01 October 2020
Access to cash across the UK is more than just a numbers game. While analysis based on the number of bank branches and ATMs is significant it cannot be the only measure considered by industry and policy-makers.
The real experience of consumers will depend on other important factors. Community needs for cash may differ according to the different socio-economic make-up of local populations, travel and consumption patterns, and access to alternative payments services.
A new research project by the University of Bristol, the Financial Conduct Authority (FCA) and the Payment Systems Regulator (PSR) is aiming to map this complex reality across the UK and enlighten future policy options. For the FCA and PSR, this builds on our initial work to create a first interactive access to cash dashboard during the Covid crisis, as described in a recent Insight article.
Use of cash – where are we now?
Cash use has been declining steadily for some years as people switch to alternative electronic or digital payments. In 2017, according to UK Finance, debit cards overtook cash as the most frequently-used payment method in the UK. The figure below shows the year-on-year decline in ATM transactions, from an average of around 60 million transactions per week in 2017 to just over 50 million in 2019 – a 16% decline over two years.
This downward trend of cash use seems likely to continue in the future. However, the exact path is uncertain, not least because of the coronavirus pandemic. According to figures from LINK, cash withdrawals fell markedly during the first weeks of lockdown in response to Covid-19 (see figure below). But they have since recovered somewhat (albeit not to previous levels), which could suggest some resilience of cash use, at least among parts of the population.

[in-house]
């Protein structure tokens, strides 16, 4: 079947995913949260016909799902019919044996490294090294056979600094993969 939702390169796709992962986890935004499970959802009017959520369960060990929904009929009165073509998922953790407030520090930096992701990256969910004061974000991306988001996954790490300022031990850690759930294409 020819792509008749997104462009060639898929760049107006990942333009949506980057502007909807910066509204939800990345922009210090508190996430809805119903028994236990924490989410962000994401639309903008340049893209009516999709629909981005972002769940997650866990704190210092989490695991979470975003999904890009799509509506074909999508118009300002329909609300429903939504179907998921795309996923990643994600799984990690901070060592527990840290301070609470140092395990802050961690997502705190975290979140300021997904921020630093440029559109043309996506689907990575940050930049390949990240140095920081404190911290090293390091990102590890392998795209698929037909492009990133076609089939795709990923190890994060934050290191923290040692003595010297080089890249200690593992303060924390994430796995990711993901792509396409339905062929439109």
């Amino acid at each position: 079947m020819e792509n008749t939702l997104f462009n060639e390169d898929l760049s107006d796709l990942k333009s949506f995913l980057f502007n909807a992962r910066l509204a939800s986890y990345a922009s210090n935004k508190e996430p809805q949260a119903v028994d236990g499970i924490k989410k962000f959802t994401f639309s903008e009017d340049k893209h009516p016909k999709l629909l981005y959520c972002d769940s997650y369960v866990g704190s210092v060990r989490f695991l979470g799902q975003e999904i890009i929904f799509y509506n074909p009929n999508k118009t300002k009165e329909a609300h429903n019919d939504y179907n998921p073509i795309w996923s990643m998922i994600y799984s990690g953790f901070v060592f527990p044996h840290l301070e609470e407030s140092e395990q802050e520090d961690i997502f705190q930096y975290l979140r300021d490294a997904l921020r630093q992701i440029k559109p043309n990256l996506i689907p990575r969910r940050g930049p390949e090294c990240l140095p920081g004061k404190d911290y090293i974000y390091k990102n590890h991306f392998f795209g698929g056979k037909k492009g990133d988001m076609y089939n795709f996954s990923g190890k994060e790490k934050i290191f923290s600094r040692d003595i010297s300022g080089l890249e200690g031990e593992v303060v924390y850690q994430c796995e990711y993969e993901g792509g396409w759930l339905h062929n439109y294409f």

Source: Link (2020).
Note: These figures include balance enquiries and rejected transactions made through the LINK network, but do not include transactions made by customers at their own banks’ or building societies’ ATMs
The reasons why some people use cash rather than other forms of payment are manifold. Demand for cash reflects its acceptability as a medium of exchange (i.e. for payments and transactions), its characteristics relative to other forms of payments, as well as its ability to store value, for instance emergency back-up funds or hoarding. Previous research by the Access to Cash Review (ATCR) and the PSR has indicated reasons for the persistence of cash as a medium of exchange. These include an inherent preference for cash transactions among some groups, a lack of access to alternative means of payment, and insufficient access and skills to operate digital payments. In addition, even consumers who predominantly use cards or alternative payment methods can encounter circumstances when they need cash (for instance if a retailer’s card machine is not working).